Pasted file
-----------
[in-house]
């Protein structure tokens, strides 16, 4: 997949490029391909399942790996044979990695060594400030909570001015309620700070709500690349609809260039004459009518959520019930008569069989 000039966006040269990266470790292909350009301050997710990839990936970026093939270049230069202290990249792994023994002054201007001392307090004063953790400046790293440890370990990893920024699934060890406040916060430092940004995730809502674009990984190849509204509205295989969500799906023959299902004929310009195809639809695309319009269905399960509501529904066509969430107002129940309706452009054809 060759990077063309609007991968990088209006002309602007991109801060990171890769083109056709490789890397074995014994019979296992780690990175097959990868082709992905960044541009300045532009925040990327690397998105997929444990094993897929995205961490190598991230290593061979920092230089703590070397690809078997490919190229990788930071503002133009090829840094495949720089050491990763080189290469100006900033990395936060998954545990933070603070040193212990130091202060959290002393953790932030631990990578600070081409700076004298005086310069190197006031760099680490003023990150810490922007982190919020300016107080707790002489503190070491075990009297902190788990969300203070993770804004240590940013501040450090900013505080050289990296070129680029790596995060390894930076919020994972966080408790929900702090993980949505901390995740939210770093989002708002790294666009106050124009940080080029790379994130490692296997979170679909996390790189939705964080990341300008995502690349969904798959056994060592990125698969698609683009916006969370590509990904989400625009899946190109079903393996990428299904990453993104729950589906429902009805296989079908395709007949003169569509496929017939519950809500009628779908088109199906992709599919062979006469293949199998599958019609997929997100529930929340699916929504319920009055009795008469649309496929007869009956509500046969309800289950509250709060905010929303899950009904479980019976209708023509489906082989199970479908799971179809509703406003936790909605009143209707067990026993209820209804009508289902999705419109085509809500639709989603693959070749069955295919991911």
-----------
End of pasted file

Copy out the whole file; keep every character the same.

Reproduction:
[in-house]
């Protein structure tokens, strides 16, 4: 997949490029391909399942790996044979990695060594400030909570001015309620700070709500690349609809260039004459009518959520019930008569069989 000039966006040269990266470790292909350009301050997710990839990936970026093939270049230069202290990249792994023994002054201007001392307090004063953790400046790293440890370990990893920024699934060890406040916060430092940004995730809502674009990984190849509204509205295989969500799906023959299902004929310009195809639809695309319009269905399960509501529904066509969430107002129940309706452009054809 060759990077063309609007991968990088209006002309602007991109801060990171890769083109056709490789890397074995014994019979296992780690990175097959990868082709992905960044541009300045532009925040990327690397998105997929444990094993897929995205961490190598991230290593061979920092230089703590070397690809078997490919190229990788930071503002133009090829840094495949720089050491990763080189290469100006900033990395936060998954545990933070603070040193212990130091202060959290002393953790932030631990990578600070081409700076004298005086310069190197006031760099680490003023990150810490922007982190919020300016107080707790002489503190070491075990009297902190788990969300203070993770804004240590940013501040450090900013505080050289990296070129680029790596995060390894930076919020994972966080408790929900702090993980949505901390995740939210770093989002708002790294666009106050124009940080080029790379994130490692296997979170679909996390790189939705964080990341300008995502690349969904798959056994060592990125698969698609683009916006969370590509990904989400625009899946190109079903393996990428299904990453993104729950589906429902009805296989079908395709007949003169569509496929017939519950809500009628779908088109199906992709599919062979006469293949199998599958019609997929997100529930929340699916929504319920009055009795008469649309496929007869009956509500046969309800289950509250709060905010929303899950009904479980019976209708023509489906082989199970479908799971179809509703406003936790909605009143209707067990026993209820209804009508289902999705419109085509809500639709989603693959070749069955295919991911």